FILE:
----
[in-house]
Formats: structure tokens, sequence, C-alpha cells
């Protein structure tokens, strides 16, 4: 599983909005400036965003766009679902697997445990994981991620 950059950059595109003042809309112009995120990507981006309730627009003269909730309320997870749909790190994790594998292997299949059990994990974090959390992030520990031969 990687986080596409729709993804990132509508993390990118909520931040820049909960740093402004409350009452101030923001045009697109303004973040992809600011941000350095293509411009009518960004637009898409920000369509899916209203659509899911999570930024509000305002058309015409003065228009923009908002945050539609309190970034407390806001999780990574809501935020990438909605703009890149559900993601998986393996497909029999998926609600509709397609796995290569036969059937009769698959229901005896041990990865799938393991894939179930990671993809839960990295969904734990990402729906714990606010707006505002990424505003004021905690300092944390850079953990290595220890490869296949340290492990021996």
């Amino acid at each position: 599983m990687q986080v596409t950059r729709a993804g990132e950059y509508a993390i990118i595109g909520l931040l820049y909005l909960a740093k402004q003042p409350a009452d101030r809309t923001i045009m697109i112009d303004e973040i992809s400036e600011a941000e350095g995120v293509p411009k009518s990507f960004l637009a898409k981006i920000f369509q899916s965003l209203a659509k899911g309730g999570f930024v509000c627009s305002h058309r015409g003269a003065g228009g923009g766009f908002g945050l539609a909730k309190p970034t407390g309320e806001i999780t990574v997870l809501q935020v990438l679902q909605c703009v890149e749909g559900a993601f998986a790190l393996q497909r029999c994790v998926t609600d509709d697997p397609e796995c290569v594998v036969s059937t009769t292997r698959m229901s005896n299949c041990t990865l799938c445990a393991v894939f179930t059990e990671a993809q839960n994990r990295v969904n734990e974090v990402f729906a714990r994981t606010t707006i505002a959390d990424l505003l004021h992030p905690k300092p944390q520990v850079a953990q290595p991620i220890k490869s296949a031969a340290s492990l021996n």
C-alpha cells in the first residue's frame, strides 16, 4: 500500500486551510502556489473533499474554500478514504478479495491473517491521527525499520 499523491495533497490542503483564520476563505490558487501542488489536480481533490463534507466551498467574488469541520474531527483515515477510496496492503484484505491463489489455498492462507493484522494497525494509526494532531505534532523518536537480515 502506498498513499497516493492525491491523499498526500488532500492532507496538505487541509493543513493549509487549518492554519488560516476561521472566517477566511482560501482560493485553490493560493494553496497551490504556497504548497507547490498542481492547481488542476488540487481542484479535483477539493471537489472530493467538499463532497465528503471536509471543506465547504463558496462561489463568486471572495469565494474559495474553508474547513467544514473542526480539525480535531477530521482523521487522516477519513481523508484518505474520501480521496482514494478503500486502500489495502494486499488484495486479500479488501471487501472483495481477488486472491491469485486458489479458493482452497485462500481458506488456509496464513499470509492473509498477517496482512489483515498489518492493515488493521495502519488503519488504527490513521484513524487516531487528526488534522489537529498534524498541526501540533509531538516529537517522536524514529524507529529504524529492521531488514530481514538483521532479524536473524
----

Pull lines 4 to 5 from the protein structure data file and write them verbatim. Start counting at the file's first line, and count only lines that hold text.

């Amino acid at each position: 599983m990687q986080v596409t950059r729709a993804g990132e950059y509508a993390i990118i595109g909520l931040l820049y909005l909960a740093k402004q003042p409350a009452d101030r809309t923001i045009m697109i112009d303004e973040i992809s400036e600011a941000e350095g995120v293509p411009k009518s990507f960004l637009a898409k981006i920000f369509q899916s965003l209203a659509k899911g309730g999570f930024v509000c627009s305002h058309r015409g003269a003065g228009g923009g766009f908002g945050l539609a909730k309190p970034t407390g309320e806001i999780t990574v997870l809501q935020v990438l679902q909605c703009v890149e749909g559900a993601f998986a790190l393996q497909r029999c994790v998926t609600d509709d697997p397609e796995c290569v594998v036969s059937t009769t292997r698959m229901s005896n299949c041990t990865l799938c445990a393991v894939f179930t059990e990671a993809q839960n994990r990295v969904n734990e974090v990402f729906a714990r994981t606010t707006i505002a959390d990424l505003l004021h992030p905690k300092p944390q520990v850079a953990q290595p991620i220890k490869s296949a031969a340290s492990l021996n």
C-alpha cells in the first residue's frame, strides 16, 4: 500500500486551510502556489473533499474554500478514504478479495491473517491521527525499520 499523491495533497490542503483564520476563505490558487501542488489536480481533490463534507466551498467574488469541520474531527483515515477510496496492503484484505491463489489455498492462507493484522494497525494509526494532531505534532523518536537480515 502506498498513499497516493492525491491523499498526500488532500492532507496538505487541509493543513493549509487549518492554519488560516476561521472566517477566511482560501482560493485553490493560493494553496497551490504556497504548497507547490498542481492547481488542476488540487481542484479535483477539493471537489472530493467538499463532497465528503471536509471543506465547504463558496462561489463568486471572495469565494474559495474553508474547513467544514473542526480539525480535531477530521482523521487522516477519513481523508484518505474520501480521496482514494478503500486502500489495502494486499488484495486479500479488501471487501472483495481477488486472491491469485486458489479458493482452497485462500481458506488456509496464513499470509492473509498477517496482512489483515498489518492493515488493521495502519488503519488504527490513521484513524487516531487528526488534522489537529498534524498541526501540533509531538516529537517522536524514529524507529529504524529492521531488514530481514538483521532479524536473524